> don't cost too much, that will give them the feel good aspect of
          > using solar, such as solar powered outdoor lights with motion
          > sensor,
          > solar radios, solar powered attic vent fans, solar powered lamps,
          > and
          > many, many, more items. These items can be found in magazines just
          > about everywhere.
          >
          > Thanks,
          > Jim Syzdek
          >
          > --- In hreg@egroups.com, "Kevin L. Conlin" <kconlin@s...> wrote:
          > > Hi Jonathan, Liked your presentation on solar economics, sorry I
          > didn't see it in person in Fredricksburg. We get several calls a
          > week
          > from people wanting to lower their utility bills and I have to tell
          > them that solar doesn't make sense if you are already connected to
          > the grid. From their reaction I'm sure this puts people off, but
          > it's the truth, and I'm not big on selling people expensive things
          > they really don't need. I usually tell them that they should
          > conserve
          > the energy they are now buying rather than try to generate their
          > own,
          > but most people are attracted to the quick fix and seem to think
          > that
          > solar can offer a magic solution to their problems. The intuitive
          > friendliness people seem to have towards solar has created a lot of
          > opportunities for con artists in the past, and has left a lot of
          > disappointed customers in their wake. I wish I had a better answer
          > for them, but I have neither the time or patience to get into all
          > the economic details of renewables, conservation, social costs,
          > environmental impact, etc... This is why I chose to sell to
          > industry,
          > not consumers. On the other hand, I don't want to discourage them
          > completely, so I really don't know the best way to handle these
          > inquiries other than to refer them to HREG, TX-SES or TREIA. Any
          > thoughts or suggestions? Does anyone in HREG want to talk to these
          > people, or have a better answer than I do? Keep up the good work!
          >
          > regards, Kevin Conlin
          > > ----- Original Message -----
          > > From: Solarcraft
          > > To: Kevin L. Conlin
          > > Sent: Monday, October 09, 2000 10:25 AM
          > > Subject: Fw: [hreg] Economics of RE Part 2
          > >
          > >
          > >
          > > ----- Original Message -----
          > > From: Jonathan Clemens
          > > To: hreg@egroups.com
          > > Sent: Saturday, October 07, 2000 1:14 PM
          > > Subject: [hreg] Economics of RE Part 2
          > >
          > >
          > > HREG,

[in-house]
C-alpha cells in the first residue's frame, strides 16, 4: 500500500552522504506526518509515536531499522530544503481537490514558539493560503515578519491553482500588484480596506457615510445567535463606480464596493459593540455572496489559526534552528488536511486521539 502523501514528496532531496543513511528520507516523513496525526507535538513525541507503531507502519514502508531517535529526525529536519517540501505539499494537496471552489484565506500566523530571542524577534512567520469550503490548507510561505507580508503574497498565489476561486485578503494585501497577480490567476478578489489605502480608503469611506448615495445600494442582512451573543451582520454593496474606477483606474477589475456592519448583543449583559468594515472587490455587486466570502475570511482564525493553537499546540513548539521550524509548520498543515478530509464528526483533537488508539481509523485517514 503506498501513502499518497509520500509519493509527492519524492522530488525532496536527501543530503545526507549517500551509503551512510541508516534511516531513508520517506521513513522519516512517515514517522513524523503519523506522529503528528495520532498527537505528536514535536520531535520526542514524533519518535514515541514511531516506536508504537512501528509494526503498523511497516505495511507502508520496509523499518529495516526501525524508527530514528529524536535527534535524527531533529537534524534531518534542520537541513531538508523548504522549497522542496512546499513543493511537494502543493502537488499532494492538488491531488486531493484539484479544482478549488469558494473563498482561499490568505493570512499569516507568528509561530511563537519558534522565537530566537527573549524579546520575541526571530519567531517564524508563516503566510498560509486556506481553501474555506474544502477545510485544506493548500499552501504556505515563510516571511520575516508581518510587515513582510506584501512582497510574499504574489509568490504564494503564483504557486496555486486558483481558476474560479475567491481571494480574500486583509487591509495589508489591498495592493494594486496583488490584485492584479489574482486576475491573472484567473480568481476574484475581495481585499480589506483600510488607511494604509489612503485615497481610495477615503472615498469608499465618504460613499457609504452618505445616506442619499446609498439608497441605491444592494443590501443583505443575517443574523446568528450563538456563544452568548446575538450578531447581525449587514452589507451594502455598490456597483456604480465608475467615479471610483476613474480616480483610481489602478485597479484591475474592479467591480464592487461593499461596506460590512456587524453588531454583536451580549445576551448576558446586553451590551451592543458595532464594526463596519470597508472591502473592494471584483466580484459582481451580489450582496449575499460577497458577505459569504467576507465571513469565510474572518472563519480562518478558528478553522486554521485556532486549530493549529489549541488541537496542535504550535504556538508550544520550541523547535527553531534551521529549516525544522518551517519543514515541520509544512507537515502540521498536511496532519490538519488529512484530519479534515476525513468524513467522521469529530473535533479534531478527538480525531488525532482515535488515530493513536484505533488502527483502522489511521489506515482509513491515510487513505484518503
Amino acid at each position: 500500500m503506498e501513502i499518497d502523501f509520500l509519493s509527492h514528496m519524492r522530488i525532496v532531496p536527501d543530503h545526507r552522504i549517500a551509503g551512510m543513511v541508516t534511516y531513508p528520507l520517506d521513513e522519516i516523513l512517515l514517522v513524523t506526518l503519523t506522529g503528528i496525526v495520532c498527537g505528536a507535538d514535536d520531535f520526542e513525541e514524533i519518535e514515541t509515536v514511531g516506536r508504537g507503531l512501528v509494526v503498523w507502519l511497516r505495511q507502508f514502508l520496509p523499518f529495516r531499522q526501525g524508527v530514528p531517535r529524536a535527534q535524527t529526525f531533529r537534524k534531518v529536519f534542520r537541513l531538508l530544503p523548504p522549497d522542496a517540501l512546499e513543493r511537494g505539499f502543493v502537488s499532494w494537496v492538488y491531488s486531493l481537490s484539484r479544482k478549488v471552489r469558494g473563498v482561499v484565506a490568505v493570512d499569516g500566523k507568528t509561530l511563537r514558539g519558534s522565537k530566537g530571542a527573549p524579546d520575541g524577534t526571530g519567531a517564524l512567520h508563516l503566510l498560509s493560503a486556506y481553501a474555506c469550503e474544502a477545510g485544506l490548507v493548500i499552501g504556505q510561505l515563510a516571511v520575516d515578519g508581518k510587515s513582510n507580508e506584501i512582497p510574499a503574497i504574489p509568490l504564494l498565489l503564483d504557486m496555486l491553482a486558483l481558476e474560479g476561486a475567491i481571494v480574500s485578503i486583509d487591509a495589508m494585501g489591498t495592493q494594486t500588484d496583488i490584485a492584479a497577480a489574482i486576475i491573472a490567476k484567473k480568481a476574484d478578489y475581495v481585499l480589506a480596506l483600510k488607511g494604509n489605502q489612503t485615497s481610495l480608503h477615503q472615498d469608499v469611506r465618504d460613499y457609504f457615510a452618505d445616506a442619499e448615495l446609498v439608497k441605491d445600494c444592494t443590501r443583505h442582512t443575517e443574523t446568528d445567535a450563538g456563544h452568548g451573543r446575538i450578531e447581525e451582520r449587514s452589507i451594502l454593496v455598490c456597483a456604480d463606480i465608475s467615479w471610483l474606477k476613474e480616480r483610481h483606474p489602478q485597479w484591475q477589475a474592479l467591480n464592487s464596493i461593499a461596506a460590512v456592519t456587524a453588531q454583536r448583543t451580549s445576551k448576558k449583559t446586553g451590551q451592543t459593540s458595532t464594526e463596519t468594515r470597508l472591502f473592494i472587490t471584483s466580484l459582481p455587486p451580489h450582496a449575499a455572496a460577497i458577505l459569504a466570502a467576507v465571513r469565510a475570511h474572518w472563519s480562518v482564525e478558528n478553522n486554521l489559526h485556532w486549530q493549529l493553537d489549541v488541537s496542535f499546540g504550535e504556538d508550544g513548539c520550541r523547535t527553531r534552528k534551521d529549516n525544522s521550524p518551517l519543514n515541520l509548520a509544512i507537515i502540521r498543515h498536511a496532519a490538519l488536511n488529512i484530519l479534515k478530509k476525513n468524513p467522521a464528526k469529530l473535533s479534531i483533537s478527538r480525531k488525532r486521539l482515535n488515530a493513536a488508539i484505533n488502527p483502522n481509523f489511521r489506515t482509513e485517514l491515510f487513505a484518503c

> >
          > > FYI, Part 2 of 2 attached re: Economics of RE charts provided at
          >
          > the Roundup. Part 2 contains the appendix items. The original
          > powerpoint file was split into two parts in order to comply with the
          >
          > egroups maximum of 1MB sized messages.
          > >
          > > Jonathan
          >
          >
          > -------------------------- eGroups Sponsor
          >
          >
          >
        • Steve Stelzer
          IKEA has very reasonably priced compact fluorescents. Check them out. ... From: Marjorie N Wood [mailto:othermother6@juno.com] Sent: Monday, October 23, 2000
          Message 4 of 19 , Oct 23, 2000
          • 0 Attachment
            IKEA has very reasonably priced compact fluorescents. Check them out.

            -----Original Message-----
            From: Marjorie N Wood [mailto:othermother6@...]
            Sent: Monday, October 23, 2000 1:44 PM
            To: hreg@egroups.com
            Subject: Re: [hreg] Re: Solar economics


            Maybe one thing all of us in regional groups could do would be to buy a
            huge batch of CFs at wholesale and sell them at that price to
            neighborhoods and members. Friday I went into a nice hardware and they
            wanted $26 for a name brand compact fluorescent. I know we should be able
            to do better than that.
            Marge

            On Fri, 20 Oct 2000 15:29:35 -0000 "Jim Syzdek" <jksyzdek@...>
            writes:
            > Kevin,
            > Hi. I'm a new member just picked up from the NASA Health and
            > Safety
            > day at JSC. I read Jonathan's presentation and it looked really
            > good. He did a great job. I agree with you on your comment:
            >
            > >We get several calls a week from people wanting to lower their
            > >utility bills and I have to tell them that solar doesn't make sense
            >
            > >if you are already connected to the grid.
            >
            > I have been looking at being an independent self sufficient
            > individual for years and how I can make this happen. My first steps
            >
            > have been to reduce my existing use of energy as you suggested. I
            > have lowered my monthly electric bill by about $30-$40 a month just